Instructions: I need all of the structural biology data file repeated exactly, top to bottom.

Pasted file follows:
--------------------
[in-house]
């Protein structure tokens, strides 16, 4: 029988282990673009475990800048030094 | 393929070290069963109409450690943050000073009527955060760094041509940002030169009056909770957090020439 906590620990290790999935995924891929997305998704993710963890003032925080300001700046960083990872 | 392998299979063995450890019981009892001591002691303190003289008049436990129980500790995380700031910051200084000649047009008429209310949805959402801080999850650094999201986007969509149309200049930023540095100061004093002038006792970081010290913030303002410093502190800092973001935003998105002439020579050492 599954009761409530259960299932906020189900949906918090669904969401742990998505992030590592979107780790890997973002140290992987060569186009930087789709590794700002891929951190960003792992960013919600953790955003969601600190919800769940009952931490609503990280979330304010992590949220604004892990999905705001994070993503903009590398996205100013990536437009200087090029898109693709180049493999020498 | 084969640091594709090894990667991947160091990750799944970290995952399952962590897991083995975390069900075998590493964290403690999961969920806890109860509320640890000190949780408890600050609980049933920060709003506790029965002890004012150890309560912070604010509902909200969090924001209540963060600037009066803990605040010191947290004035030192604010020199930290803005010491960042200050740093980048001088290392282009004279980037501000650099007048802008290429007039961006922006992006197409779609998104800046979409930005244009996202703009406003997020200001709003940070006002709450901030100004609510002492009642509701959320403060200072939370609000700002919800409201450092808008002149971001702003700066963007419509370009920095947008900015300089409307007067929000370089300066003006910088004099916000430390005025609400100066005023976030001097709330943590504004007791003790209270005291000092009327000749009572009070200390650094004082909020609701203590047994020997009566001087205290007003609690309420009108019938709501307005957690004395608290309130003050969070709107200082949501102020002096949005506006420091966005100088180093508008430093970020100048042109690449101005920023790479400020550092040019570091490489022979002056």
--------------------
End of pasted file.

[in-house]
């Protein structure tokens, strides 16, 4: 029988282990673009475990800048030094 | 393929070290069963109409450690943050000073009527955060760094041509940002030169009056909770957090020439 906590620990290790999935995924891929997305998704993710963890003032925080300001700046960083990872 | 392998299979063995450890019981009892001591002691303190003289008049436990129980500790995380700031910051200084000649047009008429209310949805959402801080999850650094999201986007969509149309200049930023540095100061004093002038006792970081010290913030303002410093502190800092973001935003998105002439020579050492 599954009761409530259960299932906020189900949906918090669904969401742990998505992030590592979107780790890997973002140290992987060569186009930087789709590794700002891929951190960003792992960013919600953790955003969601600190919800769940009952931490609503990280979330304010992590949220604004892990999905705001994070993503903009590398996205100013990536437009200087090029898109693709180049493999020498 | 084969640091594709090894990667991947160091990750799944970290995952399952962590897991083995975390069900075998590493964290403690999961969920806890109860509320640890000190949780408890600050609980049933920060709003506790029965002890004012150890309560912070604010509902909200969090924001209540963060600037009066803990605040010191947290004035030192604010020199930290803005010491960042200050740093980048001088290392282009004279980037501000650099007048802008290429007039961006922006992006197409779609998104800046979409930005244009996202703009406003997020200001709003940070006002709450901030100004609510002492009642509701959320403060200072939370609000700002919800409201450092808008002149971001702003700066963007419509370009920095947008900015300089409307007067929000370089300066003006910088004099916000430390005025609400100066005023976030001097709330943590504004007791003790209270005291000092009327000749009572009070200390650094004082909020609701203590047994020997009566001087205290007003609690309420009108019938709501307005957690004395608290309130003050969070709107200082949501102020002096949005506006420091966005100088180093508008430093970020100048042109690449101005920023790479400020550092040019570091490489022979002056």